Fourth Report of Joint Committee Adopted

On the Order:

Consideration of the fourth report of the Standing Joint Committee for the Scrutiny of Regulations (Report No. 78—Disallowance), presented in the Senate on February 13, 2007.—(Honourable Senator Eyton)

Pursuant to section 19.1(5) of the Statutory Instruments Act, report deemed adopted.

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Agriculture and Forestry

Budget—Study on Present State and Future of Agriculture and Forestry—Report of Committee Adopted

The Senate proceeded to consideration of the seventh report of the Standing Senate Committee on Agriculture and Forestry (budget—study on present state and future of agriculture and forestry in Canada), presented in the Senate earlier this day. —(Honourable Senator Fairbairn, P.C.)

Hon. Joyce Fairbairn: Honourable senators, I move the adoption of the report.

The Hon. the Speaker pro tempore: Is it your pleasure, honourable senators, to adopt the motion?

Motion agreed to and report adopted.

Budget—Study on Rural Poverty—Report of Committee Adopted

The Honourable Senator Fairbairn, P.C., Chair of the Standing Senate Committee on Agriculture and Forestry, presented its eighth report (budget—study on rural poverty in Canada).

Hon. Joyce Fairbairn: Honourable senators, I move the adoption of the report.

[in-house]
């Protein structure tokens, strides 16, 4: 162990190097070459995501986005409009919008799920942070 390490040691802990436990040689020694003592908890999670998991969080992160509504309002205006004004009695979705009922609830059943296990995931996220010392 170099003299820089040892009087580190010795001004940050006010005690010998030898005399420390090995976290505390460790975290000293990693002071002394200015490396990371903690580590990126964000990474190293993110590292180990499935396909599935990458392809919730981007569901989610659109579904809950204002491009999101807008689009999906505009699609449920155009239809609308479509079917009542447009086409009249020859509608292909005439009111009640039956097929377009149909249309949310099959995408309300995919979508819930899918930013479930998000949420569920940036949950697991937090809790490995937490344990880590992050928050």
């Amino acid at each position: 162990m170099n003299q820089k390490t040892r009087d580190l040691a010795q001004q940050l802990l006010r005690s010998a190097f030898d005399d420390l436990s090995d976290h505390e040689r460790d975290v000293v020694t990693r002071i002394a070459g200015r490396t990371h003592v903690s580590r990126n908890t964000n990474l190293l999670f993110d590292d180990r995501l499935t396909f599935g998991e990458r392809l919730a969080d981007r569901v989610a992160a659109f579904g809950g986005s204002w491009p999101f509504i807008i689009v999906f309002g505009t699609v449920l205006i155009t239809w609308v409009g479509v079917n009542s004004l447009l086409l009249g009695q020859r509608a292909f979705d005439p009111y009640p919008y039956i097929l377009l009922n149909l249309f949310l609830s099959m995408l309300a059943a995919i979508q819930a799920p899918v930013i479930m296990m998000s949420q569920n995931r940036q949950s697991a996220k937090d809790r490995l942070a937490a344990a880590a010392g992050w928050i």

The Hon. the Speaker pro tempore: Is it your pleasure, honourable senators, to adopt the motion?

Motion agreed to and report adopted.

Energy, the Environment and Natural Resources

Budget—Study on Matters Relating to Mandate—Report of Committee Adopted

The Senate proceeded to consideration of the fifth report of the Standing Senate Committee on Energy, the Environment and Natural Resources (budget—study on matters related to mandate), presented in the Senate earlier this day.—(Honourable Senator Banks)

Hon. Tommy Banks: Honourable senators, I move the adoption of the report.

The Hon. the Speaker pro tempore: Is it your pleasure, honourable senators, to adopt the motion?

Motion agreed to and report adopted.

National Security and Defence

Budget—Study on National Security Policy—Report of Committee—Debate Adjourned

The Senate proceeded to consideration of the twelfth report of the Standing Senate Committee on National Security and Defence (budget—study on national security policy), presented in the Senate earlier this day.—(Honourable Senator Kenny)

Hon. Tommy Banks: Honourable senators, I move the adoption of the report.

The Hon. the Speaker pro tempore: Is it your pleasure, honourable senators, to adopt the motion?

Some Hon. Senators: Agreed.